Three former Florida prison guards, who were members of a Ku Klux Klan chapter, were convicted of conspiring to kill a former prisoner. The plot was reportedly hatched in retaliation for a scuffle that occurred at the Reception and Medical Center (RMC).
In a previous article, PLN covered the arrests of David Elliot Moran, Charles Thomas Newcomb and Thomas Jordan Driver, who were each charged with one count of conspiracy to commit first-degree murder. [See: PLN Feb. 2016, p.1].
According to prosecutors, Driver was bitten by an unnamed African American prisoner during a fight at RMC, and feared he had been infected with hepatitis or HIV. In late 2014, Newcomb, Moran and Driver met with an FBI informant who had infiltrated a KKK affiliate in Jacksonville called the Traditionalist American Knights of the Ku Klux Klan.
Driver told the informant that he had gotten into a “physical altercation” with the prisoner, who had since been released. Driver, Newcomb and Moran told the informant they wanted to see the former prisoner “six feet under.” Their plan was to inject him with insulin to make his death appear accidental.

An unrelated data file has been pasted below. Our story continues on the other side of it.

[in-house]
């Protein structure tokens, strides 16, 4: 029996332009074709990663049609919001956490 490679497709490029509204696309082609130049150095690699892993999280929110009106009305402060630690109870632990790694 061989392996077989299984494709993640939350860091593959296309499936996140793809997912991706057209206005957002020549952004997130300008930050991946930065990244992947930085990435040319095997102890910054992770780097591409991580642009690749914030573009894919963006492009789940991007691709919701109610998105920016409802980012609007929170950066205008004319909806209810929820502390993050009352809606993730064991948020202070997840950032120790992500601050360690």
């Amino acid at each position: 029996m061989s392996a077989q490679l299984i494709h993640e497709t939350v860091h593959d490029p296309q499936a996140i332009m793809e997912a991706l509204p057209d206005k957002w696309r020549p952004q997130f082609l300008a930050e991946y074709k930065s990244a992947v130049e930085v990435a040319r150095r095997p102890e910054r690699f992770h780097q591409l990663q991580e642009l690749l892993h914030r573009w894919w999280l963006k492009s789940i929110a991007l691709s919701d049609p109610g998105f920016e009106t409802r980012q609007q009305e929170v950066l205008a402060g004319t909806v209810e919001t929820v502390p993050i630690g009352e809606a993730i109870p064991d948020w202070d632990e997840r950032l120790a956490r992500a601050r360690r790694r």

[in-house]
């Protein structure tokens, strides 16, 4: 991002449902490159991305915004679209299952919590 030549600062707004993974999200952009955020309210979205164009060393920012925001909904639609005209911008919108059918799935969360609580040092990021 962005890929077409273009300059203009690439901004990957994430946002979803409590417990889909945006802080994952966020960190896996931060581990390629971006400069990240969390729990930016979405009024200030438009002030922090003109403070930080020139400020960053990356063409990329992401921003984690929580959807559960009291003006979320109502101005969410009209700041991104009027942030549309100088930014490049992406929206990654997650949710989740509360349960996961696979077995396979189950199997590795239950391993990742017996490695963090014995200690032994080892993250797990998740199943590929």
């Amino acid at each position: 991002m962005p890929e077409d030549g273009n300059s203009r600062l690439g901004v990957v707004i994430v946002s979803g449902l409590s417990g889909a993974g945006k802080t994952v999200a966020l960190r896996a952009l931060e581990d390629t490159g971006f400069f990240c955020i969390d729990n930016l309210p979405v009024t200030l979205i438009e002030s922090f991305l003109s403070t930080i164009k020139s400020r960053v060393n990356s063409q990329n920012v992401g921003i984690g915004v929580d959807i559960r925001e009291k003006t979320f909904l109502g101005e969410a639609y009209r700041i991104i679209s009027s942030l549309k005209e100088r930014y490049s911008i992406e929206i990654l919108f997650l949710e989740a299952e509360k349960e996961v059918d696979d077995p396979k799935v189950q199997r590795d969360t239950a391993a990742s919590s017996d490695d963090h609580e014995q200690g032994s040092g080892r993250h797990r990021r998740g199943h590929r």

Newcomb, who identified himself as the “Exalted Cyclops” of the KKK chapter and had been terminated as a guard during his probationary period, told Moran and the informant they could shoot the former prisoner if necessary. In early 2015, the informant told the three guards he could contact a “professional” to do the hit. “Sounds good,” Driver said. The FBI then staged a homicide scene and took pictures, and placed the former prisoner in protective custody.
When shown a cell phone photo of the staged murder scene, one of the guards shook the informant’s hand “in gratitude,” and Driver said he was happy with the results. The trio was then arrested, on April 2, 2015.
“We wanted to see their reaction because, a lot of times in these cases, the defendants will claim they weren’t serious,” said prosecutor Nick Cox. “So, when these guys were shown the photos, they were pleased.”
They “were very proud of the killing,” added Florida Attorney General Pam Bondi. “These Klansmen plotted to murder a black inmate after he was released from prison, but swift action and clever investigative tactics on behalf of investigators foiled their plot and may have saved a life.”
In March 2017, Driver, 27, pleaded guilty to one count of conspiracy to commit murder and was sentenced to four years. A Columbia County jury found Moran, 49, and Newcomb, 45, guilty of the same charge on August 16, 2017; they were sentenced the following month and will each serve 12 years in prison.
Sources: www.jacksonville.com, www.washingtonpost.com, www.huffingtonpost.com, www.wcjb.com
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